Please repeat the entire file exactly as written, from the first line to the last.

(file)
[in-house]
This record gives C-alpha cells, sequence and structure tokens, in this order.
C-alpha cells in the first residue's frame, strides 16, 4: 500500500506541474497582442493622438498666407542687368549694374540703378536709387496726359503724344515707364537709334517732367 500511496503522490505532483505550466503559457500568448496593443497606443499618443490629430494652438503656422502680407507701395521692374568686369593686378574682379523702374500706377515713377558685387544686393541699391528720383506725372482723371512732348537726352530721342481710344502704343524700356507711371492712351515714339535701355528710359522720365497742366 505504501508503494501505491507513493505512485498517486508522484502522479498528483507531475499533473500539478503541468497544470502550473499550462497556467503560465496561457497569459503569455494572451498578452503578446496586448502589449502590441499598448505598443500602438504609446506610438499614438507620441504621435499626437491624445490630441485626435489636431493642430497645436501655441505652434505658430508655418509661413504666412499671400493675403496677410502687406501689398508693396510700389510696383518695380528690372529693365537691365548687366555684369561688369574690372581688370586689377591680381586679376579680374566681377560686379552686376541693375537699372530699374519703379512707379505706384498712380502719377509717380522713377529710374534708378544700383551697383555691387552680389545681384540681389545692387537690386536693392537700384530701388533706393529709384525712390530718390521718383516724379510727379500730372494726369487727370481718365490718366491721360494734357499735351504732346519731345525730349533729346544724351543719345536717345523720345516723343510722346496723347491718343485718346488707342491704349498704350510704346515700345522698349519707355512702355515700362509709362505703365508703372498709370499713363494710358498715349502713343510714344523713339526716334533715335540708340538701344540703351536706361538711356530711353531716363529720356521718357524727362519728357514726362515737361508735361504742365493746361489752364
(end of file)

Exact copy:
[in-house]
This record gives C-alpha cells, sequence and structure tokens, in this order.
C-alpha cells in the first residue's frame, strides 16, 4: 500500500506541474497582442493622438498666407542687368549694374540703378536709387496726359503724344515707364537709334517732367 500511496503522490505532483505550466503559457500568448496593443497606443499618443490629430494652438503656422502680407507701395521692374568686369593686378574682379523702374500706377515713377558685387544686393541699391528720383506725372482723371512732348537726352530721342481710344502704343524700356507711371492712351515714339535701355528710359522720365497742366 505504501508503494501505491507513493505512485498517486508522484502522479498528483507531475499533473500539478503541468497544470502550473499550462497556467503560465496561457497569459503569455494572451498578452503578446496586448502589449502590441499598448505598443500602438504609446506610438499614438507620441504621435499626437491624445490630441485626435489636431493642430497645436501655441505652434505658430508655418509661413504666412499671400493675403496677410502687406501689398508693396510700389510696383518695380528690372529693365537691365548687366555684369561688369574690372581688370586689377591680381586679376579680374566681377560686379552686376541693375537699372530699374519703379512707379505706384498712380502719377509717380522713377529710374534708378544700383551697383555691387552680389545681384540681389545692387537690386536693392537700384530701388533706393529709384525712390530718390521718383516724379510727379500730372494726369487727370481718365490718366491721360494734357499735351504732346519731345525730349533729346544724351543719345536717345523720345516723343510722346496723347491718343485718346488707342491704349498704350510704346515700345522698349519707355512702355515700362509709362505703365508703372498709370499713363494710358498715349502713343510714344523713339526716334533715335540708340538701344540703351536706361538711356530711353531716363529720356521718357524727362519728357514726362515737361508735361504742365493746361489752364